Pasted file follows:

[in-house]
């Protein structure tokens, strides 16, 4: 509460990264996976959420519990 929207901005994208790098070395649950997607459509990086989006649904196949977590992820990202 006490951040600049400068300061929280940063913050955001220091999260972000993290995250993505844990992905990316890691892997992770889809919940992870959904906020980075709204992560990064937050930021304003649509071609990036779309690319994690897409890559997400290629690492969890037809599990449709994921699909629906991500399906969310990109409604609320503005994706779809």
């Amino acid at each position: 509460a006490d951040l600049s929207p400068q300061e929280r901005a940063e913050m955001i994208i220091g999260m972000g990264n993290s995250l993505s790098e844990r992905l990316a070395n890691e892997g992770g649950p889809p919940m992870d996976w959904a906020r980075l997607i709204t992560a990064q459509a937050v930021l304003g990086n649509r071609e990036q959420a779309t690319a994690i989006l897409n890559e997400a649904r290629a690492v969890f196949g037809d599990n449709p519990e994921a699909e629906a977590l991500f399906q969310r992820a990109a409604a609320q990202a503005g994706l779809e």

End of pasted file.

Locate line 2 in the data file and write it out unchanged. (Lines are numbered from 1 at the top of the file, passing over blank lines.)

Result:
């Protein structure tokens, strides 16, 4: 509460990264996976959420519990 929207901005994208790098070395649950997607459509990086989006649904196949977590992820990202 006490951040600049400068300061929280940063913050955001220091999260972000993290995250993505844990992905990316890691892997992770889809919940992870959904906020980075709204992560990064937050930021304003649509071609990036779309690319994690897409890559997400290629690492969890037809599990449709994921699909629906991500399906969310990109409604609320503005994706779809």